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Lethbridge Herald Newspaper Archives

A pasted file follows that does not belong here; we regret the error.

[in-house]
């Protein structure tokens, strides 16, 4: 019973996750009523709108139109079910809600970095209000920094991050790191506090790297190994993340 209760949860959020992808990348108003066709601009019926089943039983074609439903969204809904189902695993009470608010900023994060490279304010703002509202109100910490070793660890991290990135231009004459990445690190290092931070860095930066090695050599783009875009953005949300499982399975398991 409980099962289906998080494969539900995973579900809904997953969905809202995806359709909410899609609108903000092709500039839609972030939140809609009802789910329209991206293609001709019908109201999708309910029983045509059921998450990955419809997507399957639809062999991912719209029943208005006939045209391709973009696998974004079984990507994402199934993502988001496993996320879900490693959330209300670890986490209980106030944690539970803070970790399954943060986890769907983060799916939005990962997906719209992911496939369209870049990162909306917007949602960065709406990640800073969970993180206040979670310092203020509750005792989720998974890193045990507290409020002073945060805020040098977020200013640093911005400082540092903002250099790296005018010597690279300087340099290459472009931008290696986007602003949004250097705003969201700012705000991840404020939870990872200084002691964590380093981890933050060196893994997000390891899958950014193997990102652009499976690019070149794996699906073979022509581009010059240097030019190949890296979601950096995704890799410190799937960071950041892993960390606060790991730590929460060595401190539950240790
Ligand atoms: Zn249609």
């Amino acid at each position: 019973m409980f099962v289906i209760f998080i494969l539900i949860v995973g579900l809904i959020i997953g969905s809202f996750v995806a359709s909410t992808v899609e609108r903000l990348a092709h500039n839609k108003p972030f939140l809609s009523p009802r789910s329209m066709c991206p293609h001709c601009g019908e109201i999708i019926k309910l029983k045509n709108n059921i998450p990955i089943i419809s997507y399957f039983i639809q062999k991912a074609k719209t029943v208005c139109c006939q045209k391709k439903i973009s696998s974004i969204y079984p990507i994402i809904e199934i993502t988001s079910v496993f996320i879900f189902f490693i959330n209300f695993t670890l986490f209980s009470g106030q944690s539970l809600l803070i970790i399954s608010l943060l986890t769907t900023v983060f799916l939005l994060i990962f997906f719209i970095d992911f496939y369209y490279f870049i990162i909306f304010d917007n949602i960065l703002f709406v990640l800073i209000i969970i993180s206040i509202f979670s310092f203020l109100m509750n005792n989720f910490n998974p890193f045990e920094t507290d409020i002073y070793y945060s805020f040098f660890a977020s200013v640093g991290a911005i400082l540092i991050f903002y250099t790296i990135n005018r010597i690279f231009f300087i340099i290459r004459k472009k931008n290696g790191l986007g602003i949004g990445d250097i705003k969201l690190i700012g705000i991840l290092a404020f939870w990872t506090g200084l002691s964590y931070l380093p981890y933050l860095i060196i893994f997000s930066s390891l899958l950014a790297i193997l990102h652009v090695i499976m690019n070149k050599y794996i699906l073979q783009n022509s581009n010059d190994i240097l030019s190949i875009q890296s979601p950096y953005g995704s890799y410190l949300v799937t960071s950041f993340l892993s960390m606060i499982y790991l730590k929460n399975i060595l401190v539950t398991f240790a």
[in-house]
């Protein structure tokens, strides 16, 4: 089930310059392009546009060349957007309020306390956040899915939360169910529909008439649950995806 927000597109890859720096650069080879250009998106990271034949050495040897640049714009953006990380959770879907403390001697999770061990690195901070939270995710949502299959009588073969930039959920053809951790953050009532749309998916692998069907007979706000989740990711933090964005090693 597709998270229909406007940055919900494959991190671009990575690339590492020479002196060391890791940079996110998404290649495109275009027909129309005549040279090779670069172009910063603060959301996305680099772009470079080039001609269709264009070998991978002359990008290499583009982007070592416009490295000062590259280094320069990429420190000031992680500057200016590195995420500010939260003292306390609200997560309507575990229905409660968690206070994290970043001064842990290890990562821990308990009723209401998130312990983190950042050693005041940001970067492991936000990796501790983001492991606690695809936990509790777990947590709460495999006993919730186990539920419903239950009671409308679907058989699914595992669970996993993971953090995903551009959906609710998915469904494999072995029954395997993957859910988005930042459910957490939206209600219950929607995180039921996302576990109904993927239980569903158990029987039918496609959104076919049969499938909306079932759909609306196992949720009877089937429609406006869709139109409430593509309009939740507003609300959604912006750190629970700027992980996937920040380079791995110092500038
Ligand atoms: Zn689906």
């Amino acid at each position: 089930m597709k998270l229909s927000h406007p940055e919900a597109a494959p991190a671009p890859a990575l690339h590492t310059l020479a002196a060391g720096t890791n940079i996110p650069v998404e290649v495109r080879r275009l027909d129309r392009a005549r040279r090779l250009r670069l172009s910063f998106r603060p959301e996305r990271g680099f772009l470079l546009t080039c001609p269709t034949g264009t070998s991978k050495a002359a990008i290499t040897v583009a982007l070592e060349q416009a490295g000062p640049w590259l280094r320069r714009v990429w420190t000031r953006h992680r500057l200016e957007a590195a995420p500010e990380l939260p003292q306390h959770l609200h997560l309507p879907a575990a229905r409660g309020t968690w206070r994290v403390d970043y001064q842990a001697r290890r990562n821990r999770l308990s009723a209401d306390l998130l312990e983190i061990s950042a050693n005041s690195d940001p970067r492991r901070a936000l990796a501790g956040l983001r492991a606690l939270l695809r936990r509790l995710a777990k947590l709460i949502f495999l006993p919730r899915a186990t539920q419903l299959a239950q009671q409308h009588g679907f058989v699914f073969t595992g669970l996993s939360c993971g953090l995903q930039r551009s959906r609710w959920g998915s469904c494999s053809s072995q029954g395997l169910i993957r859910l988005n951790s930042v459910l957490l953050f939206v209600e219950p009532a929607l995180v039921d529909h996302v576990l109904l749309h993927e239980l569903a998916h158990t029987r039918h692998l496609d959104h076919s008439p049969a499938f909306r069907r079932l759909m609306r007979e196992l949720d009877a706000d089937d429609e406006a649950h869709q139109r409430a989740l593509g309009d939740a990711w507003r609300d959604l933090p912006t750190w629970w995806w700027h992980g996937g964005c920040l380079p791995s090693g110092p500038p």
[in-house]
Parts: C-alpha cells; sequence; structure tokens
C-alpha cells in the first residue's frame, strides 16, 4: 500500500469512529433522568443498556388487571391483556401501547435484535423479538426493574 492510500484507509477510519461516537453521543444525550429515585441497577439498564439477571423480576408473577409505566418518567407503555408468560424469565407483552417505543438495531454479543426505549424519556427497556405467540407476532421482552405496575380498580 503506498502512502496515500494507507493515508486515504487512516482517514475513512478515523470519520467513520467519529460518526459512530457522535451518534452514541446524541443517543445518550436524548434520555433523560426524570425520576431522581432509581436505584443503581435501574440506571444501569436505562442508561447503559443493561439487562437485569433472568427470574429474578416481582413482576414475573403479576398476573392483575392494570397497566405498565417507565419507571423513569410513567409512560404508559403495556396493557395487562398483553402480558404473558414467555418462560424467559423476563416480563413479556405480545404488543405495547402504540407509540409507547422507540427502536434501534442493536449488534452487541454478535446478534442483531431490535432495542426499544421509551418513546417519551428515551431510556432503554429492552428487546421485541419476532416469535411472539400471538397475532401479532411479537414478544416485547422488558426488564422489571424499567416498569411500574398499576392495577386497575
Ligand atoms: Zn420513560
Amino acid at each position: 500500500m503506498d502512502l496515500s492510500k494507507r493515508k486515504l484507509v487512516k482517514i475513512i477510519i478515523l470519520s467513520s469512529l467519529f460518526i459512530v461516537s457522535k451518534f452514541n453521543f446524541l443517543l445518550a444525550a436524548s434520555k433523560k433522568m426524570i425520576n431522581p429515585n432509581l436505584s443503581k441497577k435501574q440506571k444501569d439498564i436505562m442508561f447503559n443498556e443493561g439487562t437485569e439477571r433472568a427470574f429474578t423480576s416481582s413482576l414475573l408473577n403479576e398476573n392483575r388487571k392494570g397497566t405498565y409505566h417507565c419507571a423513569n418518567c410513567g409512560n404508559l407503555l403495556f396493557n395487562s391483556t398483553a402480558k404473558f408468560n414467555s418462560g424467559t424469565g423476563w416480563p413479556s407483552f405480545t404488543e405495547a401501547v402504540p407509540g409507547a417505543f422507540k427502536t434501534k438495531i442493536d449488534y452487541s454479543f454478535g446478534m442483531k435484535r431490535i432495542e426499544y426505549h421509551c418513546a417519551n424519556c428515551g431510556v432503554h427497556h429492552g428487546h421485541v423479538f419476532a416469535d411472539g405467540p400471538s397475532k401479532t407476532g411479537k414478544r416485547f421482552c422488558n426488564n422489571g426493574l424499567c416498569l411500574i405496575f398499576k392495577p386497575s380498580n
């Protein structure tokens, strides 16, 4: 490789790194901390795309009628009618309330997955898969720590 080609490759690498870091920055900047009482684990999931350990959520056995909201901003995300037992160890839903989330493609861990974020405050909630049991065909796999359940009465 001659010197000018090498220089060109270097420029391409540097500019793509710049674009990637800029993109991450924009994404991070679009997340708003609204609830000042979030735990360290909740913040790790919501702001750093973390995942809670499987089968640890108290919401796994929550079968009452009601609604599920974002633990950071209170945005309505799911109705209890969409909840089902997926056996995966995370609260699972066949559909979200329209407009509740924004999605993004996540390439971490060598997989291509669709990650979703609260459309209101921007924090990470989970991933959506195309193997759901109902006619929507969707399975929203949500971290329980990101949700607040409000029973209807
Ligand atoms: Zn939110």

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Lethbridge Herald, The (Newspaper) - June 13, 1973, Lethbridge, Alberta 'Water war' warms up By D'ARCY RICKARD Herald District Editor FORT MACLEOD The Wil- low Creek MD has served no- tice it will take 6.09 acres of Mrs. Jane Whipple's ranch to obtain a community well for the North Macleod Water Haul- ers Co-operative but the 80- year-old rancher says she will fight the expropriation tooth and nail. Meanwhile, a couple of her neighbors and a Willow Creek MD councillor face trespass- ing charges in magistrate's court here Monday, June 18. Court sits at 10 a.m. At the same time, Marvin Vandervalk, a neighbor, faces a charge of assault arising from an alleged incident at the arte- sian well site. It is alleged a chain was cut by bolt-cutters from the pipe while Mrs. Whip- pie sat astride the pipe. The Willow Creek MD holds an "ace card in the hols" in the "water war" because it has a road allowance that cuts through Mrs. Whipple's ranch just west of her buildings. The MD could drill a well right be- side her barn and tank trucks could parade through the ranch 24 hours a day. Bram Vandervalk, a neigh- bor who uses her water, offer- ed to buy her ranch and let her live in the house, but she wouldn't sell. The Willow Creek MD paved an access road to the well. It cuts through a pasture where Mrs. Whipple's 26 cows graze and she says the truck traffic bothers her animals. Mrs. Whipple let her neigh- bors use the water free for years but last winter the well was allowed to run wide open (it flows at a rate of 90 gallons a minute) and this caused the pressure underground to drop. This, says Mrs. Whipple, low- ered the pressure in her own well at her home, rendering her bathroom useless. At this point, Mrs. Whipple lost all patience, erected barri- cades, posted "no-trespassing" signs and the "water war" was on. Mrs. Whipple sawed off the well's taps to keep neighbors from using her water supply. Now she has dug a ditch across the road on her property lead- ing to the well. Meanwhile, her neighbors in the arid ranching country sur- rounding Fort Macleod have escalated their fight to get at the well. They've persuaded the Mu- nicipal District of Willow Creek to start expropriation proceedings. Water r a t i o n ing continues. Granum has turned the water haulers away. The artesian well that every- one is fighting over was drilled by the government during the Second World War, it has been used since by everyone in the area. But at the beginning of May, Mrs. Whipple put an end to the traffic to her well. Neighbors, on the other hand, say the well can supply every- one. They say many ranchers have tried finding their own water supply without success, and, if they can't use the Whip- pie well, they have to haul wa- ter from nearby towns some- thing that costs both time and money. Marvin Vandenvalk says Mrs. Whipple's plowing has de- stroyed the road to the well, even if water could be obtain- ed from it. "The road's a five-foot ditch now." At the moment, he says, his neighbors are either buying wa- ter from Fort Macleod, five miles from his farm, or they're getting water from a farmer nine miles away. The fanner is permitting them temporary access to his supply, but says he cannot be- come a permanent source for his water-short friends. The municipal district, which has served notice that it will expropriate 6.09 acres of Mrs. Whipple's property to get at the well, will hold a hearing on June 22 in Claresholm. Mrs. Whipple's lawyer, D. J. Welbourn of Claresholm, says Mrs. Whipple will be at the hearing "with bells on" to fight the expropriation. The mu- nicipal district has offered her for the land. The money, however, won't solve Mrs. Whipple's own water problems, particularly since she is in the process of starting a cattle feedlot on her ranch. The expropriation would "cut the heart out of her Mr. Weltburn says, and leave her without enough water for her feedlot operation. Mrs. Whipple will continue the fight even if the municipal district decides to proceed with expropriation. Assault charge Marvin' Vandervalk, Fort Macleod district farmer, faces charges of assault and trespassing in magis- trate's court at Fort Mac- leod Monday, June 18, as a result of alleged inci- dents in a "water war" five miles north of town. Several others face Ires- passing charges. It is al- leged they trespassed on Mrs. Jane Whipple's Gold- en Valley Ranch to fill trucks with water from her artesian well. Mrs. Whipple says she sat astride the well pipe and alleges a chain was cut out from under her with bolt cutters. She says her finger was crushed. Miss Heather Thompson feted by 15 hostesses CLARESHOLM Miss Heather June bride-elect, was honored at a shower in the North Peace Lutheran Hall recently. The hall was decorated with pink and white streamers, large vases of flowers and but- terflies. Mrs. Alvin Stange presided over a varied program: piano solo by Donna Glimsdale, flute solo by Susan Stange, vocal solo by Kris Lange accompa- nied by Donna Glimsdale and a monologue by Mrs. Orlan Berg. Janice Markle sang two solos accompanied by Donna Glims- dale. Miss Cara Moser conducted a contest which was won by Mrs. Russell Brown and Mrs. Herb Maurushat. Gifts were presented by Mrs. Emil Markle. She expressed good wishes. Seated with Miss Thompson at the bride's table and helping her unwrap the gifts were her mother, Mrs. Donald Thomp- son: her grandmother, Mrs. J. E. Thompson; her aunt, Mrs. David Thompson; her brides- maid, Miss Bonnie Sherman. Miss Moser recorded the gifts. The gift of the 15 hostesses was a mixmaster. Serving of lunch concluded the evening. BINGO SESSION PINCHER CREEK The Ladies' Hospital Auxiliary will conduct a bingo night on Thurs- day, June 28, in lieu of its regu- lar meeting. Vauxliall Pioneer Girls gather VAUXHALL -The Pioneer Girls held their candle light service in the Vauxhall ele- mentary gymnasium. The Pioneer Girls are di- vided into two groups. The Colonist girls numbering 13, are the girls of junior high. Their leader, Mrs. Frieda Riemer passed out awards to them. These girls under the di- rection of Mrs. de Vos sang two numbers to the accompaniment of Janet de Graaf on the gui- tar. The second group Of girl the Pilgrims, are the girls from Grades 3 to 6. They also re- ceived awards from the various guides in their section. Mrs. Margret Golby is their leader and gave the awards. The Pilgrim girl's sang sev- eral numbers with Mrs. Tina Bexte leading them. Irene Janz accompanied them on the piano. Pension sessions slated The manager of the Leth- bridge district office of the Canada Pension Plan, ,J. (Fern) Bouchard, wishes to In- form residents of the following areas that Louis LaPlace will be in attendance at: SPARWOOD Tovoi Hall, June 18: to IfcSfa.m: FERNIE City Hall, June 18: 1 to 3 p.m. CRANBROOK 101 Federal Building, June 19: 9 a.m. to p.m. KIMBERLEY Union Hall, June 20: 10 a.m. to 4 p.m. CRESTON Federal Agri- culture Building, June 21: a.m. to 3 p.m. Anyone wishing to take ad- vantage of .this service is cor- dially invited to do so. Mr. LaPlace will answer queries on the Canada Pension Plan, the Old Age Security and the Guaranteed Income Supple- ment. He will also provide assis- tance in the filing of applica- tions for those who are now or will soon be qualified for the above-noted benefits. ROSS GIBB photo Recreation specialist Miss Barbara McKernan of Edmonton, graduate of the University of Alberta, is the new assistant recreation director at Taber. Her degree from the university is in recreation administration. jun> 14, ins LEH-IBIMUWC FIBKWIU .1 Claresholm out of STEP CLARESHOLM fall the recreation board pur- chased about worth of playground equipment. It was to be set up in the Centennial Park. Recreation director William Frazer had planned to set up a creative playground with the help of the STEP student pro- gram. Claresholm town office has had word from Edmonton that this year the villages have been given priority and no money is left in the fund for even one student worker here. The public works department had also counted on soma workers under this program and had applied for 10 students to work in developing and keep- ing parks in shape. The recreation board found it necessary to take money from the capital budget account which was to be used to equip other playgrounds. Vulcan county tax rate rises 2.43 mills from '72 Campfire cookout enjoyed by girls IRON SPRINGS (HNS) The Iron Sprirngs Canadian Girls in Training closed for the fire and cookout along tie Bow River. Janice Jorgensen and Shelley pro- year with a successful camp- Dickout presided over a j District News I i In Brief f the Lit- gram of singing and skits. Elections were held: Pres- ident, Shelley Dickout; vice- president, Brenda Christie; sec- retary, Sandy Yalowega, trea- surer: Wendy Iwamoto; inter- mediate representative, Mi- chelle Bailey. Wendy Ivramoto received her lanyard, becoming a senior CGIT. Janice Jorgensen and Denise Hammon will be back to assist leader Mrs. Gloria Miller as ju- nior leaders. The girls decided to continue meeting monthly. The evening closed with ves- pers. VULCAN basic tax rate of 64.43 mills has been set forj the County of Vulcan for the year 1973. This is an increase of 2.43 mills over last year's basic tax rate, due mainly to a larger supplement a r y school requisi- tion. A surplus on school operations in 1971 was used for school purposes in 1972, allow- ing the school tax rate to be re- duced that year. The county anticipates total expenditures this year of Of this amount, will be raised by taxes and will come from grants and revenue other than taxes. This year's basic tax rate of 64.43 mills is made up as fol- lows: Municipal 27 (last year School Foundation Pro- gram 29 (last year Sup- plementary School Requisition 8.43 (last year County of Vulcan ratepayers in the High River. Brooks and Lethbridge hospital districts will have a net decrease in their total taxes this year due to the provincial government now picking up all hospital op- erating costs. Lust year, ratepayers in the three hospital districts paid special hospital r e q u i s i tions More district pages 50 and 51, 52 iBIillllllllfflBIBlillllllllllBIIGe (High River 3.6 mills, Brooks 5.2 mills and Lethbridge 4.2 mills) and this year there will be no special hospital levies. In the Vulcan, Little Bow and Bassano hospital districts there were no special requisitions last year. Nanton potters gather NANTON Members of the Nanton Potters Club met at the home of the president Mrs. Dave Anderson for the finale of their winter work. A small gift of English mon- ey was presented to the instruc- tor Mary Thomson of Stavely prior to her forthcoming trip to the old country. Mrs. Anderson also presented secretary Shirley Nelson with a small lemcmbrance in appre- ciation of her efforts with the Potters Club. The group travelled to the Perrott home west of Stavely the following Friday for tea and a tour of the lovely gar- dens and grounds. The local potters met during the winter months every sec- ond Wednesday at The Hub with a dozen taking advantage of the instruction. They have now disbanded un- til fall. SOSICK WINS PICTURE BUTTE (HNS) The Picture Butte Open Golf Tournament was held recently at the Picture Butte Golf Course with Morris Sosick again winning. He has won three times out of the past four years. In the championship flight: Moniss Sosick; John Sharp of Lethbridge; and Alan Takasaki of Lethbridge. SCHOOL BUSY ST. CATHARINES, Ont. (CP) Brock University is bracing for its largest summer school in its nine-year history. Already the university has a total of course enrolments com- pared to last summer. Dr. Alan Earp, Brock's provost, said the larger enrolment was expected tliis summer since a greater variety of courses are being offered. BARBECUE, DANCE PINCHER CREEK -Com- munity Auction Sales still has tickets available for its appre- ciation night to honor two vet- eran cattlemen, Warren C. Cop- per and Ted Nicholls. This promises to be one of the largest events of the season, and it will commence at p.m. on Friday, June 15. Brownies flock., fly up to Guides By ALICE WADE Herald News Service SHAUGHNESSY The first Shaughnessy Pack held its ban- quet in the auditorium of the Shaughnessy School recently with the girls and parents at- tending. Special guests were: Mrs. Nancy Rutt, area commission- er for Chinook District; Mrs. Francis Miller, Brown Owl from Barons: Mrs. Marj Mar- tin, pack holiday advisor for Chinook area; Mrs. Faye Neher, president of local asso- ciation; Mrs. Rica Simmons, secretary treasurer; Mrs. Mary Sereda, Brown Owl and Mrs. Donna Featherstone, Tawny Owl. There were 44 people present. Toasts were proposed by Shelly Neher to the Queen; to the parents by Maryann Kip- reply by Mrs. Fonda Han- na; and to the leaders by Cor- cen Featherstone, reply by Mrs. Donna Featherstone. The program was started with a song and dance by the Brownies. Several girls, mem- bers of the Anne Campbell Singers, sang Candyman and Ben; piano solos were played by Elaine Simmons and Karen Hanna. and Irene Sereda per- formed a Ukranian Folk Dance. Many Brownies performed. Special presentations were made by Mrs. Rutt to Mrs. Se- reda for first Shaughnessy Pack and to Mrs. Neher for the local association. Mrs. F. Miller was awarded a commis- sioner's pin and ribbon for councillor over Coulee district. A special gift was present- ed to Mrs. Cora Johnson, cus- todian of the school, by Mrs. Donna Fealherstone, for all her help tliroughout the year. A gift was presented to Mrs. Neher on behalf of the Shaugh- nessy School. Statues were given to Mrs. Sereda and Mrs. Featherstone by Tobi Neher and Rosemary Brau from the Brownie Pack. Shelley Noher, Maryann Kip- nik, Laurie Fajnor flew from Brownies to Guides. Shaughnessy Brownies Shaughnessy Brownies, known throughout the ham- let for a multitude of good turns, will be rewarded with a holiday. They go to camp June 28 to July 1 at Camp Okeekun at Fort Macleod. Front row, from left, Lisa Gullikson, Marci Neher, Karen Taguchi, Elaine Simmons and Coreen Featherstone. Middle row, Doriann Brau, Maryann Kipnik, Tobi Neher, Karen Hanna, and Rose- mary Brau. Back row, Mrs. Mary Sereda, Sandra Bain, Laurie Fajnor, Mrs. Donna Featherstone and Shelley Neher. Willow Valley trophy shoot set LUNDBRECK (CNP Bureau) Sharpshooters from all over Southern Alberta and British Columbia will set their com- passes and head for Lundbreck this weekend, June 16, to attend the Willow Valley Trophy Club's annual trophy shoot. The shooters' day will again be held at the Frank Lynch-Staunton ranch 12 miles north of Lundbreck. Shooting will begin at 10 a.m. The trap-shooting will start at 2 p.m. Entry deadline has been set for 3 p.m. and all large-bore rifle snooting is to be com- pleted by 4 p.m. Women of the Willow Valley Trophy Club will be on hand to serve dinner and refreshments throughout the day. The events will feature sin- gle competitions as well as group events. MacKenzie's Presents OPPORTUNITY TO SAVE Our lease will be expiring and to prepare for the closing of our store, we are clearing out nil the merchandise at fantastic savings! OFF REGULAR PRICES During our sale you may choose from Diamonds, Watches, 10K and 14 K Gold Rings, Fine Jewellery, Bone China Dinnerware and Gifts Everything Must Go! WATCHES All famous name watches, Rolex, Omega, Bulova, Accutron, Elgin, One year unconditional guarantee 25% TO 50% OFF RINGS (10 and 14K) Ladies and gents gold rings- Select from our complete selection of genuine and synthetic stones, modern and traditionally styled. 25% TO 50% OFF SWISS FONDUE SETS Metal and ceramic base, some with matching serving plates 50% OFF IMPORT CANDLE in glass candle holder. A variety of colors to choose from. Reg. -____SALE PRICE 99e DIAMOND complete selection of engagement rings, dinner rings, gent rings in modern and traditional sryles SAVE 25% WEDDING BANDS Matched pairs or singles in engraved patterns, plain or diamond set, 10 and 14K gold, large selection............25% TO 50% OFF GIFT SELECTION IN SILVER PLATE-Candle holders, salt and peppers, and coasters, perfect for weddings or showers. NOW ONLY SPORTS TROPHIES Curling, Bowling, Vic- tory. Hockey and others. TO CLEAR ALL Vj PRICE BUY NOW AND SAVE DURING OUR SALE AFFILIATED WITH MAPPIN'S LIMITED IE'S DIAMOND MERCHANTS JEWELLERS IN LETHBRIDGE: 613 4th AVENUE SOUTH PHONE 328-4214 ;